Here, Danckerts has painted a view of Whitehall from the viewpoint of St James’s park, in or around 1760. In the foreground, King Charles II and his dogs are walking with a train of courtiers, including the Duke of York (easily identifiable in a hat). Charles II is striding along briskly ahead of the company, which was a habit of the king. It shows the lake, with deer grazing beside it, and the Palace of Whitehall in the distance.
Tate is pleased to offer custom prints of this artwork to accompany the British Baroque: Power and Illusion exhibition at Tate Britain. Custom prints of this artwork will be available to purchase until December 30th 2020. Due to the nature of the original artwork, we are only able to offer custom prints in size options up to 45 x 60 cm.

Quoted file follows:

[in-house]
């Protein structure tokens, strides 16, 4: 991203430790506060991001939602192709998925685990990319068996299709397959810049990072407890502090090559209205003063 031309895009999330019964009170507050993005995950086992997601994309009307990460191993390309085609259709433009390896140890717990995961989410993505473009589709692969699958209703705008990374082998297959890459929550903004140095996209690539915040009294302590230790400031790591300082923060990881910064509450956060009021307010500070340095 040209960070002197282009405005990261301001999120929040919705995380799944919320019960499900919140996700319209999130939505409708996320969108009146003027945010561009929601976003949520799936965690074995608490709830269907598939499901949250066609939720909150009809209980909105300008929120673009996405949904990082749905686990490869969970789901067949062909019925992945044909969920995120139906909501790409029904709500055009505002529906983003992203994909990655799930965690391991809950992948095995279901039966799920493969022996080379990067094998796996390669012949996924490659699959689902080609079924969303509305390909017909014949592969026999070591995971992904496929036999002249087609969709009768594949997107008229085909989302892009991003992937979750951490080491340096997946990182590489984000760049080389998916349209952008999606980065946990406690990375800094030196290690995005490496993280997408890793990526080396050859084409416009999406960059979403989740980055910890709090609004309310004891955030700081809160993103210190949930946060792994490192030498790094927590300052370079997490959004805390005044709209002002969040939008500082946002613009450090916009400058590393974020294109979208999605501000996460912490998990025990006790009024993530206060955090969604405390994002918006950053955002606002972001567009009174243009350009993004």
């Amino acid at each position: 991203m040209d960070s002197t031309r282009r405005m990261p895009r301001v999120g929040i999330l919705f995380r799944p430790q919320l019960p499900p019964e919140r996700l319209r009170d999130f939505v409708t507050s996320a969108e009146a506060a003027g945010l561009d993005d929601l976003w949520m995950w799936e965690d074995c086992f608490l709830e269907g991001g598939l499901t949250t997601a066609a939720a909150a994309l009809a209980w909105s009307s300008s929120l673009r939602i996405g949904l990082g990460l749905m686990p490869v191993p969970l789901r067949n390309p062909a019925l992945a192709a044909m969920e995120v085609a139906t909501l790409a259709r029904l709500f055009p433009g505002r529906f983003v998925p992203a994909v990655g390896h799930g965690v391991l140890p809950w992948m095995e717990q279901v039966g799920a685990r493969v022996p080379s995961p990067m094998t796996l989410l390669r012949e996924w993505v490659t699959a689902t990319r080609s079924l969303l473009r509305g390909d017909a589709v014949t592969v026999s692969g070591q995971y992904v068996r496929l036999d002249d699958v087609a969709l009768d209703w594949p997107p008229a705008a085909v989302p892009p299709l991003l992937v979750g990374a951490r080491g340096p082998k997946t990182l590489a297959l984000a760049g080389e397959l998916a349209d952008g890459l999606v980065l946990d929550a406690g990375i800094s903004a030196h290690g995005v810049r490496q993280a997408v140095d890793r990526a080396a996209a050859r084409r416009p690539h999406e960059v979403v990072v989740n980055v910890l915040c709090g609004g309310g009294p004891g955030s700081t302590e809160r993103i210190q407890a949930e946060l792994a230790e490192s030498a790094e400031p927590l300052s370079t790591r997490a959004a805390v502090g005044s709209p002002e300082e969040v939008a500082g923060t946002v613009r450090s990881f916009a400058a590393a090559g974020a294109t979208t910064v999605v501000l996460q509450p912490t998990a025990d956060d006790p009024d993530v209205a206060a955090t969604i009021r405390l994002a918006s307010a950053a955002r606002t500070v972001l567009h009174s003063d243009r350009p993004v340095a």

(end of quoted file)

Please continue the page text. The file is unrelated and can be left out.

Whitehall from St James's Park
British Baroque: Power & Illusion
Original: Oil paint on canvas Private Collection
Hendrick Danckerts (c.1625 - 1680) was a Dutch Golden Age landscape painter and engraver, and the younger brother of the painter Johan Danckerts. He was born in The Hague, and worked there until he left for England and Italy in 1950. He was celebrated for his Italianate landscapes, and also painted portraits, devotional pictures, and made engravings of pieces from the Royal Collection. After the Popish Plot controversy an atmosphere of hostility toward Roman Catholics developed in England, and Danckerts left in 1679 to return to the Netherlands, sadly dying soon afterward in Amsterdam.